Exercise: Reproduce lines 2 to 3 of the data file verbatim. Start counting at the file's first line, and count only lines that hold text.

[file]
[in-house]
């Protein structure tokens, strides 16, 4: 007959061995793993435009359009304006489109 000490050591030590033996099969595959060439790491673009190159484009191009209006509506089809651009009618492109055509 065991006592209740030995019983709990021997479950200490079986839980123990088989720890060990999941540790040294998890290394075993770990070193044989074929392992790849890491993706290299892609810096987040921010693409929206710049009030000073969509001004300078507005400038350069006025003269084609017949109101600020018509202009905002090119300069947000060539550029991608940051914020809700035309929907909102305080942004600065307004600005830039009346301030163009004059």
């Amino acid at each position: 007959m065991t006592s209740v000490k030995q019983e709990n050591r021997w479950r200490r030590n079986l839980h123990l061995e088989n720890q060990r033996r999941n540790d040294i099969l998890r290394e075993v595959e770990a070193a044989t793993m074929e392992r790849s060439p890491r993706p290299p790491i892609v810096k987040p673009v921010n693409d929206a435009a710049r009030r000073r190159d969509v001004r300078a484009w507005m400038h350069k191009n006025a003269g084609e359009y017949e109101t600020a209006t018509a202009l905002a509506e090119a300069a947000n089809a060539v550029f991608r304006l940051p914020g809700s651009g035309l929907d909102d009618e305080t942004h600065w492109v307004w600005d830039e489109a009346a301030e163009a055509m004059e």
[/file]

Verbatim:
């Protein structure tokens, strides 16, 4: 007959061995793993435009359009304006489109 000490050591030590033996099969595959060439790491673009190159484009191009209006509506089809651009009618492109055509 065991006592209740030995019983709990021997479950200490079986839980123990088989720890060990999941540790040294998890290394075993770990070193044989074929392992790849890491993706290299892609810096987040921010693409929206710049009030000073969509001004300078507005400038350069006025003269084609017949109101600020018509202009905002090119300069947000060539550029991608940051914020809700035309929907909102305080942004600065307004600005830039009346301030163009004059």
């Amino acid at each position: 007959m065991t006592s209740v000490k030995q019983e709990n050591r021997w479950r200490r030590n079986l839980h123990l061995e088989n720890q060990r033996r999941n540790d040294i099969l998890r290394e075993v595959e770990a070193a044989t793993m074929e392992r790849s060439p890491r993706p290299p790491i892609v810096k987040p673009v921010n693409d929206a435009a710049r009030r000073r190159d969509v001004r300078a484009w507005m400038h350069k191009n006025a003269g084609e359009y017949e109101t600020a209006t018509a202009l905002a509506e090119a300069a947000n089809a060539v550029f991608r304006l940051p914020g809700s651009g035309l929907d909102d009618e305080t942004h600065w492109v307004w600005d830039e489109a009346a301030e163009a055509m004059e």